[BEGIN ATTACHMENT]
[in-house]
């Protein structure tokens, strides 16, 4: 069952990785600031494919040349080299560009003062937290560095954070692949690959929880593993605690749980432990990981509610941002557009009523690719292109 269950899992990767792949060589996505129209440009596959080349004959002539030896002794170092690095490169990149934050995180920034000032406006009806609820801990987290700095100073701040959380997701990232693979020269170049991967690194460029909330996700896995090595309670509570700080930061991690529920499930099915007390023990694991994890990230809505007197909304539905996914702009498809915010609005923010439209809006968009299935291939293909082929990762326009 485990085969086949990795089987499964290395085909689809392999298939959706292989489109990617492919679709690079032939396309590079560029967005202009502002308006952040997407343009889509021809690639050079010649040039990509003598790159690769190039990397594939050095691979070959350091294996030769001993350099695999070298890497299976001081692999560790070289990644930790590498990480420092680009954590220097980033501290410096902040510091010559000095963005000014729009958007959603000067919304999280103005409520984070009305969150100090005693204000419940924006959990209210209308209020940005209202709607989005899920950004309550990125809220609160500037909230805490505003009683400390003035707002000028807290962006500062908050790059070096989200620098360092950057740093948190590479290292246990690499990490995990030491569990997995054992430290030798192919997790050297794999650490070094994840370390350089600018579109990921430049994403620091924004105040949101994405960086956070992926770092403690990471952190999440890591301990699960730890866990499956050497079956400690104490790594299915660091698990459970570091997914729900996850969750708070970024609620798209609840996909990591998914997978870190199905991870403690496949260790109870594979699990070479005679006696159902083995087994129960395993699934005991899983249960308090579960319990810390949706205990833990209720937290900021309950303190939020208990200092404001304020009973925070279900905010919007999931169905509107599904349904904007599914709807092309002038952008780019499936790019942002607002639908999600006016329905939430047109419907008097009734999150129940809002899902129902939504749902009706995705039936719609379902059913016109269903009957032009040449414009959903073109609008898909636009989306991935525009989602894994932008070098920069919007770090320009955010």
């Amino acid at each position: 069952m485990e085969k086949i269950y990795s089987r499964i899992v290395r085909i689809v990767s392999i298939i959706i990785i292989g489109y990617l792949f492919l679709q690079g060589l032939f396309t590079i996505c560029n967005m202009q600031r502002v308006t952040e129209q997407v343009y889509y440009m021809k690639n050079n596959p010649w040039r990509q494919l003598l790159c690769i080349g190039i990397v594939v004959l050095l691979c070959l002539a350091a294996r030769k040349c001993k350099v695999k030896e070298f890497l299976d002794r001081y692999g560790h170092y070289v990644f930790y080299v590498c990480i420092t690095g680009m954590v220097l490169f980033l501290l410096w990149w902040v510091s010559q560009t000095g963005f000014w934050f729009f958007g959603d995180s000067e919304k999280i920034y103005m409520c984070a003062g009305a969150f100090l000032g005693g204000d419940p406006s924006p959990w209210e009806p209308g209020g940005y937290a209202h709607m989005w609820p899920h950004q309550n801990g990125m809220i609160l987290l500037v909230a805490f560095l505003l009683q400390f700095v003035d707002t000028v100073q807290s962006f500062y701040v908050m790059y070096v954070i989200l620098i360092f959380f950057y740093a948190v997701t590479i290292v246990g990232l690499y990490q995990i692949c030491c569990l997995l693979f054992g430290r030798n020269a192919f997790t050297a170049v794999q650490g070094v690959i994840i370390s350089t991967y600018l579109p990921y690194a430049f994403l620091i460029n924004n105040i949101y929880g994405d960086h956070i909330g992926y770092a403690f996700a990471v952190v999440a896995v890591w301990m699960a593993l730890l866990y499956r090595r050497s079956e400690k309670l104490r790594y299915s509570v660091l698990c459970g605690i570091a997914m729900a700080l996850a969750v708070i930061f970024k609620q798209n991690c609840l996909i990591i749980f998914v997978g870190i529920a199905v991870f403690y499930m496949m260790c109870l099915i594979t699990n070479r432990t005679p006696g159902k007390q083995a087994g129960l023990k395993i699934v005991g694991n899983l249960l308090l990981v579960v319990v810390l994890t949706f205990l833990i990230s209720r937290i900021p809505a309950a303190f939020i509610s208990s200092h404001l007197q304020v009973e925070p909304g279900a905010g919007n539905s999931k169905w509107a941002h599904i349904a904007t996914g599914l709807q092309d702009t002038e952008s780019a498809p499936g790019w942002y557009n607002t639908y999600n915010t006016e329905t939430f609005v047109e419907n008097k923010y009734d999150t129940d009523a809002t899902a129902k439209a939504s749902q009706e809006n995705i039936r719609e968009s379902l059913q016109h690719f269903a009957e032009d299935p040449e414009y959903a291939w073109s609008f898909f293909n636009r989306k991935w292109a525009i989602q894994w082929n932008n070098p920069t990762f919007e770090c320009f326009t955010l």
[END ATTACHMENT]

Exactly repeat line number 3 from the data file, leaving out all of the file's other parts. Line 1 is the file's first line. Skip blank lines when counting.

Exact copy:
């Amino acid at each position: 069952m485990e085969k086949i269950y990795s089987r499964i899992v290395r085909i689809v990767s392999i298939i959706i990785i292989g489109y990617l792949f492919l679709q690079g060589l032939f396309t590079i996505c560029n967005m202009q600031r502002v308006t952040e129209q997407v343009y889509y440009m021809k690639n050079n596959p010649w040039r990509q494919l003598l790159c690769i080349g190039i990397v594939v004959l050095l691979c070959l002539a350091a294996r030769k040349c001993k350099v695999k030896e070298f890497l299976d002794r001081y692999g560790h170092y070289v990644f930790y080299v590498c990480i420092t690095g680009m954590v220097l490169f980033l501290l410096w990149w902040v510091s010559q560009t000095g963005f000014w934050f729009f958007g959603d995180s000067e919304k999280i920034y103005m409520c984070a003062g009305a969150f100090l000032g005693g204000d419940p406006s924006p959990w209210e009806p209308g209020g940005y937290a209202h709607m989005w609820p899920h950004q309550n801990g990125m809220i609160l987290l500037v909230a805490f560095l505003l009683q400390f700095v003035d707002t000028v100073q807290s962006f500062y701040v908050m790059y070096v954070i989200l620098i360092f959380f950057y740093a948190v997701t590479i290292v246990g990232l690499y990490q995990i692949c030491c569990l997995l693979f054992g430290r030798n020269a192919f997790t050297a170049v794999q650490g070094v690959i994840i370390s350089t991967y600018l579109p990921y690194a430049f994403l620091i460029n924004n105040i949101y929880g994405d960086h956070i909330g992926y770092a403690f996700a990471v952190v999440a896995v890591w301990m699960a593993l730890l866990y499956r090595r050497s079956e400690k309670l104490r790594y299915s509570v660091l698990c459970g605690i570091a997914m729900a700080l996850a969750v708070i930061f970024k609620q798209n991690c609840l996909i990591i749980f998914v997978g870190i529920a199905v991870f403690y499930m496949m260790c109870l099915i594979t699990n070479r432990t005679p006696g159902k007390q083995a087994g129960l023990k395993i699934v005991g694991n899983l249960l308090l990981v579960v319990v810390l994890t949706f205990l833990i990230s209720r937290i900021p809505a309950a303190f939020i509610s208990s200092h404001l007197q304020v009973e925070p909304g279900a905010g919007n539905s999931k169905w509107a941002h599904i349904a904007t996914g599914l709807q092309d702009t002038e952008s780019a498809p499936g790019w942002y557009n607002t639908y999600n915010t006016e329905t939430f609005v047109e419907n008097k923010y009734d999150t129940d009523a809002t899902a129902k439209a939504s749902q009706e809006n995705i039936r719609e968009s379902l059913q016109h690719f269903a009957e032009d299935p040449e414009y959903a291939w073109s609008f898909f293909n636009r989306k991935w292109a525009i989602q894994w082929n932008n070098p920069t990762f919007e770090c320009f326009t955010l």